For years, running podiatrists like myself have told you to stretch before and after you train. We’ve told you that it can help protect you from running injuries. But, as it turns out, we may have been wrong. Just take a look at what some new research suggests about the benefits of stretching.
Study Negates the Injury Prevention Benefits of Stretching
According to research published in the British Journal of Sports Medicine, stretching doesn’t lower your risk of running injuries (although it may help keep your joints loose). And it doesn’t help improve your training performance. At least, static stretching doesn’t.
Static stretching is the kind of stretching where you stand in one spot and reach for your toes or tug at your hammies. And, according to these researchers, it’s fairly worthless. But an active warm-up, on the other hand, where you slowly and gently ease your body into movement? That can yield all the stretching benefits you’ve been hearing about for years.
According to study author James Alexander of La Trobe University in Melbourne, Australia, “Runners have certain beliefs around running injury risks, injury prevention and performance that are in contrast to current research evidence. These beliefs drive runners to continue to pursue ineffective or non-optimal strategies… whether through static stretching for injury prevention or low-load strength training for performance.”
He’d much rather see runners focus on training moves, like active warm-ups, that can actually improve their training and reduce their risks of injuries. That’s why he and some of his colleagues a series of five “Running Myth” infographics that they will be publishing over the next few months.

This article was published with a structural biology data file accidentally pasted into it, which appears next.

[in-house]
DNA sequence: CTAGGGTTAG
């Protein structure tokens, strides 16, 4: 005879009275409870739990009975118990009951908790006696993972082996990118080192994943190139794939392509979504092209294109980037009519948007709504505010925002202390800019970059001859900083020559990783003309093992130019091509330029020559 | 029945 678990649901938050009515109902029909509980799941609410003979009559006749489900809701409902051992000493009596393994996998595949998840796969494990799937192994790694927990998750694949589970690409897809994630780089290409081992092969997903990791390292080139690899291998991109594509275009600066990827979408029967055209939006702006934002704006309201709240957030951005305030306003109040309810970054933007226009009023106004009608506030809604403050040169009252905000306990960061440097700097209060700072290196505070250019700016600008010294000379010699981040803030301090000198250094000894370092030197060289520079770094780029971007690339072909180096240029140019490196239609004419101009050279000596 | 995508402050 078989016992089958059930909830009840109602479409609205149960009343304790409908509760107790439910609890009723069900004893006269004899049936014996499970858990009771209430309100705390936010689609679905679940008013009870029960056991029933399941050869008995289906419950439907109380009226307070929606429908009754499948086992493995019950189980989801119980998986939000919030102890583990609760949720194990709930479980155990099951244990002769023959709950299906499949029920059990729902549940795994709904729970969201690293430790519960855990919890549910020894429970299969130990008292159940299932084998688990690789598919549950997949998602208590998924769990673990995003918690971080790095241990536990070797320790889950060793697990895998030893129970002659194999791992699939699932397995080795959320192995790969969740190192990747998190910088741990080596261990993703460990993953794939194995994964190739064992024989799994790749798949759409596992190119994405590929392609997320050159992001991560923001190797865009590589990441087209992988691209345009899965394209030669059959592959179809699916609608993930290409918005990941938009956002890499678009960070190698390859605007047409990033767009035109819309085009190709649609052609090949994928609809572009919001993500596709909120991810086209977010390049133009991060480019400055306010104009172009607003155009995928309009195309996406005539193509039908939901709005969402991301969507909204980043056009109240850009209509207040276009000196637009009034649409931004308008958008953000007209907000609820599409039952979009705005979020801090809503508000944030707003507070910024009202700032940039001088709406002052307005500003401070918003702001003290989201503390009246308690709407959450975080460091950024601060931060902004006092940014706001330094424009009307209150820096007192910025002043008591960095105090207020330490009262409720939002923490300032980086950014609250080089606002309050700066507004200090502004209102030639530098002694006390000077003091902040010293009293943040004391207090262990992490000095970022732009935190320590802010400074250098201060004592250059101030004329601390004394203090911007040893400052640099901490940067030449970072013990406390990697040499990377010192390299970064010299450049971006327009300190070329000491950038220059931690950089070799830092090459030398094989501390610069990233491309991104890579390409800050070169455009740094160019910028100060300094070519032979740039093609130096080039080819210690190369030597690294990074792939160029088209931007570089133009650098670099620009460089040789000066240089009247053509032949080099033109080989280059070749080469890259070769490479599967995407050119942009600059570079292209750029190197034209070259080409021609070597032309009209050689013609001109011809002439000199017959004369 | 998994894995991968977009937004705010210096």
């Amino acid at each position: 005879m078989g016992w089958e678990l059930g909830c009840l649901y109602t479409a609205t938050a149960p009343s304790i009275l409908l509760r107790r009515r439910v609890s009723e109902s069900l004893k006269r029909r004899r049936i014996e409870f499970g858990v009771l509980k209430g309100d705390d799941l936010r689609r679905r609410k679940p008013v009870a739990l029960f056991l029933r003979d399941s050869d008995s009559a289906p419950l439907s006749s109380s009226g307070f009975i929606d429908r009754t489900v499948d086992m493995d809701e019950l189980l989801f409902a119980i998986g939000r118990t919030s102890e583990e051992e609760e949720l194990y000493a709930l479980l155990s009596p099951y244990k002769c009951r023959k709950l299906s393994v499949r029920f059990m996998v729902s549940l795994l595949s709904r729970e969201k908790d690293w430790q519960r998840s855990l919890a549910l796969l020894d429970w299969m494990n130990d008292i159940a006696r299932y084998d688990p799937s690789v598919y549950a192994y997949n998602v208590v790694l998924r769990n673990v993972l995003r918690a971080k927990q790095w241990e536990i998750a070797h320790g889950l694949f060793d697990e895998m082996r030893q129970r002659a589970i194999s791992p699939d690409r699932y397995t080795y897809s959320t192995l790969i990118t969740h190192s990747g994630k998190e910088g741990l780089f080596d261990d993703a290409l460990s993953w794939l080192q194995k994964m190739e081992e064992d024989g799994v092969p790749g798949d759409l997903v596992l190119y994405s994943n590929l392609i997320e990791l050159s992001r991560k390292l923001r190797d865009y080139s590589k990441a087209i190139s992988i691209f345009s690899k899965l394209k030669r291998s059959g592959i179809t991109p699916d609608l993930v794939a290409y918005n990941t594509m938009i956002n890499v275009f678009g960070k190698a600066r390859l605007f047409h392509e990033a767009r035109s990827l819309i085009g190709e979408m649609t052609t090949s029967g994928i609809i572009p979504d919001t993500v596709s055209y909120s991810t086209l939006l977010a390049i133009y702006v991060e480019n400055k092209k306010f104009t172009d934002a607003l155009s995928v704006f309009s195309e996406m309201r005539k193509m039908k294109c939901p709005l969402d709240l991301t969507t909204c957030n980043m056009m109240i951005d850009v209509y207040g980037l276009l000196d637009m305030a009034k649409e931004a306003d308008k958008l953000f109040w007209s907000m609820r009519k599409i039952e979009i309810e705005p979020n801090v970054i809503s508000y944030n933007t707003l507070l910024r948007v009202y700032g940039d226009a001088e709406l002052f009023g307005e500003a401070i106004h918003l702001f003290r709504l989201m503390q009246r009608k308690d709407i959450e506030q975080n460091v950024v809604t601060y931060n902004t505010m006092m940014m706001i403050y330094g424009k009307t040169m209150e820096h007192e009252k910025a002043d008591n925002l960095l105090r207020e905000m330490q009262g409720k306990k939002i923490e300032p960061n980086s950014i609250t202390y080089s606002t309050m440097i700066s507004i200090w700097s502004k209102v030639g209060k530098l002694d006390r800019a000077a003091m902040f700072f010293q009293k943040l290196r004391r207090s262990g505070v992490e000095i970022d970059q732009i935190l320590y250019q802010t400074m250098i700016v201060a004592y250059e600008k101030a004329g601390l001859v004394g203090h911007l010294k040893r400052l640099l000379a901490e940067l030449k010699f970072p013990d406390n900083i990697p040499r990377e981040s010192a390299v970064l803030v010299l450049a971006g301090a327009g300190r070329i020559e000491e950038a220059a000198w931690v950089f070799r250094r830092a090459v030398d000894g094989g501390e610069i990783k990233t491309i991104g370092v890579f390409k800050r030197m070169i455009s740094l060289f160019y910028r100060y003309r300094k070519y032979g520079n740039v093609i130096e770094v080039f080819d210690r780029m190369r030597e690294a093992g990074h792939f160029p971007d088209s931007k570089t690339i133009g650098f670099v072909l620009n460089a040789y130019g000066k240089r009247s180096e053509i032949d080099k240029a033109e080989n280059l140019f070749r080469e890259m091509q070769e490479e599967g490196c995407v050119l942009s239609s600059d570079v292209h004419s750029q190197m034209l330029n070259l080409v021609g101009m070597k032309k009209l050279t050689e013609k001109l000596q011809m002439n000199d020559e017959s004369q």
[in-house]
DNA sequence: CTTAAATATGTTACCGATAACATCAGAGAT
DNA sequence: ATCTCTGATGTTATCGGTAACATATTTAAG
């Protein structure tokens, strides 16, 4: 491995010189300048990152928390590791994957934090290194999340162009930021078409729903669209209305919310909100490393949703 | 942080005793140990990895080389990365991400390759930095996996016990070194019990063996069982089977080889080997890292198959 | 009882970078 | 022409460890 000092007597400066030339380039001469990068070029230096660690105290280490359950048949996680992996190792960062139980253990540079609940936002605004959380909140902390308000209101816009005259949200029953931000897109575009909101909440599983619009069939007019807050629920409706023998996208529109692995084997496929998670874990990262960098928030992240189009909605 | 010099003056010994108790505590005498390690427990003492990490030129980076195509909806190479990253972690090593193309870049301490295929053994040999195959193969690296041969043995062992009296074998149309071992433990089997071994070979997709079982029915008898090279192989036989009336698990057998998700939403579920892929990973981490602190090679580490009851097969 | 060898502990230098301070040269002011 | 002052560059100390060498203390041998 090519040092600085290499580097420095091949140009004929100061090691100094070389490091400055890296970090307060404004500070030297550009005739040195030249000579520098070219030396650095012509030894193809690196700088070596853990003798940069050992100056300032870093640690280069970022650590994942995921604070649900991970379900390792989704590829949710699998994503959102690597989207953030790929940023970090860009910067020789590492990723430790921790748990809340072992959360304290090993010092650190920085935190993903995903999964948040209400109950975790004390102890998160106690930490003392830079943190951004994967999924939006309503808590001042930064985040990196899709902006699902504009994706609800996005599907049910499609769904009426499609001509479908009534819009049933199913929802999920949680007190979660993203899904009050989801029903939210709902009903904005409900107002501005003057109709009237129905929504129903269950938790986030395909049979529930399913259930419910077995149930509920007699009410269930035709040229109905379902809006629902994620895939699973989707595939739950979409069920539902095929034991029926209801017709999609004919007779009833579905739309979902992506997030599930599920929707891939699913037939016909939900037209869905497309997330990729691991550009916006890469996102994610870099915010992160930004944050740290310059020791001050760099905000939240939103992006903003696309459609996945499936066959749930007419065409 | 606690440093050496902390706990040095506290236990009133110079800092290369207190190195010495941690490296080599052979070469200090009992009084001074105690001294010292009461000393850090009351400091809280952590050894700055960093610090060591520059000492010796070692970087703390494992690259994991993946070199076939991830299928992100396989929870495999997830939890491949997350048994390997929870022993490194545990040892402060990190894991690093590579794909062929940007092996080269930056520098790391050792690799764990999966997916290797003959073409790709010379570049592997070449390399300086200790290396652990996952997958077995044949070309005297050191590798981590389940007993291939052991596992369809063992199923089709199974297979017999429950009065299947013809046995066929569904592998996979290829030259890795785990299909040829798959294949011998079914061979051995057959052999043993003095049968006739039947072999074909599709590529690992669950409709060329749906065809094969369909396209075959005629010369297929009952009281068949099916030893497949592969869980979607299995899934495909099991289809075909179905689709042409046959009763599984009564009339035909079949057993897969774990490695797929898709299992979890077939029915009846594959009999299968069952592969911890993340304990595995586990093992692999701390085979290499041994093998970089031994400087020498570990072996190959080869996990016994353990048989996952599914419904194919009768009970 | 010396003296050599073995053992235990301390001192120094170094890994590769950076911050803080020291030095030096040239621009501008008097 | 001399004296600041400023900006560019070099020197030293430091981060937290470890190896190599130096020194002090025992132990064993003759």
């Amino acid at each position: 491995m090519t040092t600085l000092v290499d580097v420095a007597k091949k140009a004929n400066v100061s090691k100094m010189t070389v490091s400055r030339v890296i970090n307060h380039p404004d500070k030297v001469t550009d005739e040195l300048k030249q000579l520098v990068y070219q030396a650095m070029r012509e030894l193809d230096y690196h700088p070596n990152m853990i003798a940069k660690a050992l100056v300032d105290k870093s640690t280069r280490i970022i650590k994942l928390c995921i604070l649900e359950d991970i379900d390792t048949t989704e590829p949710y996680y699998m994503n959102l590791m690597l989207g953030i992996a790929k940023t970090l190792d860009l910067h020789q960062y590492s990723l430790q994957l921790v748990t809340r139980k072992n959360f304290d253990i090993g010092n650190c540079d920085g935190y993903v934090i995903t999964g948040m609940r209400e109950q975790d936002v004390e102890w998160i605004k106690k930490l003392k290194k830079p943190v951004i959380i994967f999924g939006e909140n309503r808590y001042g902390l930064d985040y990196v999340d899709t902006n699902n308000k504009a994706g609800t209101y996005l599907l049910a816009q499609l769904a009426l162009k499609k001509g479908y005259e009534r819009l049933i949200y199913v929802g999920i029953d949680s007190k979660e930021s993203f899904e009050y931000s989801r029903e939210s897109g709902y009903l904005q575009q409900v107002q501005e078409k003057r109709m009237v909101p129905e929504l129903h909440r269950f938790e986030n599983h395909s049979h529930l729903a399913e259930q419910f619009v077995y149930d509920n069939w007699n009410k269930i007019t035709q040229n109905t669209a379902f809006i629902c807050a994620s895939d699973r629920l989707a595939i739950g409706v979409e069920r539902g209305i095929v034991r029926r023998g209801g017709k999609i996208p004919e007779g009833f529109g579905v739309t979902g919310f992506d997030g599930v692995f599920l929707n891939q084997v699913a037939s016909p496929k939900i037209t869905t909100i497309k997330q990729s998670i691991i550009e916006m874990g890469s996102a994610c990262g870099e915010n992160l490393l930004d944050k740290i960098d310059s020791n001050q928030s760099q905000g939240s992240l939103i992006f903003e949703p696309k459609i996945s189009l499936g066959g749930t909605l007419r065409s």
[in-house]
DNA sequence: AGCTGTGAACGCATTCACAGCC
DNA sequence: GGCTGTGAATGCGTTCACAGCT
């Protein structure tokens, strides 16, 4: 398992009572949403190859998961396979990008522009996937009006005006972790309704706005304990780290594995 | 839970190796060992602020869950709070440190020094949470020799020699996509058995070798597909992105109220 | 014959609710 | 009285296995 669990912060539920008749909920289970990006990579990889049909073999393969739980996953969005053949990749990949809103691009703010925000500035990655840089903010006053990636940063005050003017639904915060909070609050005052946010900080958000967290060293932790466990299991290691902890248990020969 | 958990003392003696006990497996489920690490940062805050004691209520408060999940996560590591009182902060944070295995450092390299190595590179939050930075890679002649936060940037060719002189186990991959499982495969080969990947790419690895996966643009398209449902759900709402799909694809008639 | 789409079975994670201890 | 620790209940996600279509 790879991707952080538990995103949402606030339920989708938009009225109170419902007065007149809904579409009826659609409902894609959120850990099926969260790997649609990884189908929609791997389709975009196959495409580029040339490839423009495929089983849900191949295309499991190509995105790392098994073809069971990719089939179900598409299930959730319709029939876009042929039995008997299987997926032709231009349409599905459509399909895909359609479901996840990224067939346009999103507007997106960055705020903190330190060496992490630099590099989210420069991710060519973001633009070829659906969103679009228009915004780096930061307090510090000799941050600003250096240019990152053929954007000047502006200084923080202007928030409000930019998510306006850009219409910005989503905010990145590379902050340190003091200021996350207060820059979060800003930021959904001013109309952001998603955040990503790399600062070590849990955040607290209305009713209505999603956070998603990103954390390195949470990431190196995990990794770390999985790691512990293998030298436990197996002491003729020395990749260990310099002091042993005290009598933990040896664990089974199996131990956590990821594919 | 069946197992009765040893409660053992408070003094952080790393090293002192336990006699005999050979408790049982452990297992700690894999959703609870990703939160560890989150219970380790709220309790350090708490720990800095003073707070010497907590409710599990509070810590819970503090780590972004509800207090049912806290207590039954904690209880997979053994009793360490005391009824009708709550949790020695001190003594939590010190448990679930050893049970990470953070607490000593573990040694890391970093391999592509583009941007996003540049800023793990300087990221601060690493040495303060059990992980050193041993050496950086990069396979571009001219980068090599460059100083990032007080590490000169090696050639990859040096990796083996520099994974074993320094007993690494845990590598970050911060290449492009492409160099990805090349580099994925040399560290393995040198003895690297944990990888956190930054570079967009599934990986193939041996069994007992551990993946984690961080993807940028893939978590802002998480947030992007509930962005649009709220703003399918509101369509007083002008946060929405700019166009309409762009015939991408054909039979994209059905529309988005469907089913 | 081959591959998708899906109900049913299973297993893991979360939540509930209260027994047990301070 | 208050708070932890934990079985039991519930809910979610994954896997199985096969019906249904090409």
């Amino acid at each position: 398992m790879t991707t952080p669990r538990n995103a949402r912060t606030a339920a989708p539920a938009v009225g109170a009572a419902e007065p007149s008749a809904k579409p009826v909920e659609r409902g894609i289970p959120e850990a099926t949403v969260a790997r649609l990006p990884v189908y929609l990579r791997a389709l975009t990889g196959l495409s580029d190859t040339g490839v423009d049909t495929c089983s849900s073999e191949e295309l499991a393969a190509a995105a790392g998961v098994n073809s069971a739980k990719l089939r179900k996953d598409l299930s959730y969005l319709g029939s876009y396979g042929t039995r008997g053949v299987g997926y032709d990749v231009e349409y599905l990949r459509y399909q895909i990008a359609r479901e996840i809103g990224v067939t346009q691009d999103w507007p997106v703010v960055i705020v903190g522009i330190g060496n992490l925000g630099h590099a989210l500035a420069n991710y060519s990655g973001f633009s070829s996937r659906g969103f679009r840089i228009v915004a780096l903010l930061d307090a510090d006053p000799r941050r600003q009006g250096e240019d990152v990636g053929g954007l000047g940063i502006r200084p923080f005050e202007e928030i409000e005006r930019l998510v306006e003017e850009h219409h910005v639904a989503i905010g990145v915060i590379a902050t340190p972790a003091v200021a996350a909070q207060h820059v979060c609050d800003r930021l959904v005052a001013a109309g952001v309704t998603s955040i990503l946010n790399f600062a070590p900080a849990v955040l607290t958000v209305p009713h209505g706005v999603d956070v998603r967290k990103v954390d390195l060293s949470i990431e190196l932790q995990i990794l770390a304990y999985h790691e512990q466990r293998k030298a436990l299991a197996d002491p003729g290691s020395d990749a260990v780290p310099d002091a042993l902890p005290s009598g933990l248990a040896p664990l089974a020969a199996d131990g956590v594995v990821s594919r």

Their focus on static stretching, the third installment in their series, suggests that the only benefit of static stretching is an improvement in your joint’s range of motion, or to help you relax after a run. If you want a better injury-prevention routine now, don’t worry. Alexander (and me) have you covered. All you have to do is keep reading.
Active Warm-Ups to Prevent Running Injuries
One of the main causes of running injuries is the stress the sport puts on your joints, tendons and muscles. That’s why so many runners develop problems like joint pain, shin splints, plantar fasciitis and Achilles tendinitis.
To help prepare your body for the stress of a run, this is what your training session should look like: 1. Start with an active warm-up, walking or lightly jogging for 5-10 minutes. You could also incorporate dynamic stretching drills, like walking lunges, which can help move your joints through their full range of motion. This is particularly important if you’re going to be running at a quick pace.
2. Cap off your warm-up with three short speed bursts. Run for about 100 meters at your intended running pace.
3. Set off for your actual run, gently getting your body up to your goal speed.
Want to learn more about the way your body responds to runs? Come and see me for a comprehensive gait analysis. Together, we can come up with an individualized training plan to give you the best odds of staying injury-free.